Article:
Cover Image

Not for Sale



View/Hide Left Panel
Click for next page ( 111


The National Academies | 500 Fifth St. N.W. | Washington, D.C. 20001
Copyright © National Academy of Sciences. All rights reserved.
Terms of Use and Privacy Statement



Below are the first 10 and last 10 pages of uncorrected machine-read text (when available) of this chapter, followed by the top 30 algorithmically extracted key phrases from the chapter as a whole.
Intended to provide our own search engines and external engines with highly rich, chapter-representative searchable text on the opening pages of each chapter. Because it is UNCORRECTED material, please consider the following text as a useful but insufficient proxy for the authoritative book pages.

Do not use for reproduction, copying, pasting, or reading; exclusively for search engines.

OCR for page 110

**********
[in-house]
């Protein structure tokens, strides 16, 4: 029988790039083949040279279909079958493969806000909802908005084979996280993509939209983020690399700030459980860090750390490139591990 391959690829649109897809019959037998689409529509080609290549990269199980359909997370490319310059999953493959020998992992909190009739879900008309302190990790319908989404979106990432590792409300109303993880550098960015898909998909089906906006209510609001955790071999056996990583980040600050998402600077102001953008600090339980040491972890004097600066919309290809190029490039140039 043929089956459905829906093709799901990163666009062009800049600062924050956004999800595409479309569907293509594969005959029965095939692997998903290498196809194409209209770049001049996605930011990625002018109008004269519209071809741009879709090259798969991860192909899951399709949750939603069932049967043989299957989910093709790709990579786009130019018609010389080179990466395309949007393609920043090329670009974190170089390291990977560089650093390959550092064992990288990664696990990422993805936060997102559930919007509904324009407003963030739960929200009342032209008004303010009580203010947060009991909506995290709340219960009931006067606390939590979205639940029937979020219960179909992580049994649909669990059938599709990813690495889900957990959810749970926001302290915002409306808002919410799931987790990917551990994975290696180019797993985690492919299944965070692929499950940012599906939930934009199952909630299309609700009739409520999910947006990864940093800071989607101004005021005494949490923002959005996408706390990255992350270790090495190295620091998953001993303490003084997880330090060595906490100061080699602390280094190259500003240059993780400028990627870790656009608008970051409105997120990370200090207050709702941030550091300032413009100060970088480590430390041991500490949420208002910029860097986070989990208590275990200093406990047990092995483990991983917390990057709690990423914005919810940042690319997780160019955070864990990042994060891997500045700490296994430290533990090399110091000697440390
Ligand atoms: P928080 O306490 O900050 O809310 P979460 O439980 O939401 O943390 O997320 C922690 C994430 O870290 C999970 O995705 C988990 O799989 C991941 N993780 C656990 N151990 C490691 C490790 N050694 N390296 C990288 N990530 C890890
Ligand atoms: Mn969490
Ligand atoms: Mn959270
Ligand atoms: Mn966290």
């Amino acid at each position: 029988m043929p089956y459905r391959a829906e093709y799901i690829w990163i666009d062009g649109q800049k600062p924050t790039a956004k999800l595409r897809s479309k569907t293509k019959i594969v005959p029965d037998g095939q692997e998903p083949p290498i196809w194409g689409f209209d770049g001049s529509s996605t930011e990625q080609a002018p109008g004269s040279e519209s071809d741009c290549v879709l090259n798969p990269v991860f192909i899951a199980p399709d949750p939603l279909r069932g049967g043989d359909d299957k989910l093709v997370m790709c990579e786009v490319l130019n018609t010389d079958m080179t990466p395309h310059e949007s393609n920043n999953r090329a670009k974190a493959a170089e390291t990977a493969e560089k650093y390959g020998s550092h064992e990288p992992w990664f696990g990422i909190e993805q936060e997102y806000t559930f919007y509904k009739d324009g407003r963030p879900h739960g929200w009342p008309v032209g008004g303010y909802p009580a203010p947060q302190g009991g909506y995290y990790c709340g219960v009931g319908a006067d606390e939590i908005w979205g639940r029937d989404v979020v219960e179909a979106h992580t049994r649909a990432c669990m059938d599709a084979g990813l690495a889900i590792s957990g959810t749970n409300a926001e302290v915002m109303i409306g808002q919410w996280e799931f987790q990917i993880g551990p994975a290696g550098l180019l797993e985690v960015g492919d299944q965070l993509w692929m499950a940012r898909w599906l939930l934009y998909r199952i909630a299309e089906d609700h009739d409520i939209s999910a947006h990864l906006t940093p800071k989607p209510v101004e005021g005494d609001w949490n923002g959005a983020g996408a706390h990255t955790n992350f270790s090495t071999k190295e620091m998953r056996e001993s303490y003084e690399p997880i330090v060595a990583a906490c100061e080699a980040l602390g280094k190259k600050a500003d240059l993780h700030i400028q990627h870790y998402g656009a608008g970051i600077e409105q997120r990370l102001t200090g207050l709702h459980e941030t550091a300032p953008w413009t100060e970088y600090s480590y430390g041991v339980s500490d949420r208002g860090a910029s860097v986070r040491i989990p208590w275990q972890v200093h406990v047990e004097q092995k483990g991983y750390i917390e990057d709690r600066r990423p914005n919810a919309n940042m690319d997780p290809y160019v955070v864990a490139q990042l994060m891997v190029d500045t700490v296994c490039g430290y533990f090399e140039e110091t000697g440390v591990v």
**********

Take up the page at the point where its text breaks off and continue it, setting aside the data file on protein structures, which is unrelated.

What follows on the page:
APPENDIX J Transportation and Logistics of Alternative Fuels Drop-in alternative jet fuels will be able to share the same transportation, storage, and han- dling infrastructure as conventional jet fuel. Thus, from a logistical point of view, there should be no difference between alternative and conventional jet fuel. However, since jet fuel infrastruc- ture is typically a shared resource serving many customers, all users must agree to the alternative jet fuel being present in the distribution chain. The main options for transporting alternative or conventional jet fuel to the airport are listed in the following: Pipeline: This is the most cost-effective option for transporting the finished fuel, especially if the processing plant and the airport already have pipeline access. Rail or barge: Rail or barges are the next most cost-effective options for transporting finished fuel. As in the case of pipelines, the maximum benefit is achieved if both the processing plant and the airport already have access to rail or barges. Truck: This is the least cost-effective option for transporting the finished fuel; however, truck transportation provides the most flexibility because it does not require the existence of expen- sive infrastructure such as pipelines or railways. Thus, in the absence of pipelines or railways, truck transportation may be the most practical option. One important consideration that should be highlighted is the potential need for blending infrastructure. Since thus far alternative jet fuels have only been certified as a blend (up to 50% in the case of FT), there will have to be a place in the supply chain, prior to reaching the wing of the aircraft, where alternative and petroleum-based jet fuels are blended. This will most likely consist of separate storage for conventional jet fuel, alternative jet fuel, and the blend. Logical locations for blending facilities are points along the supply chain where alternative and conven- tional fuel would intersect. For example, injection points at pipelines that transport jet fuel and airport fuel farms are likely locations. 111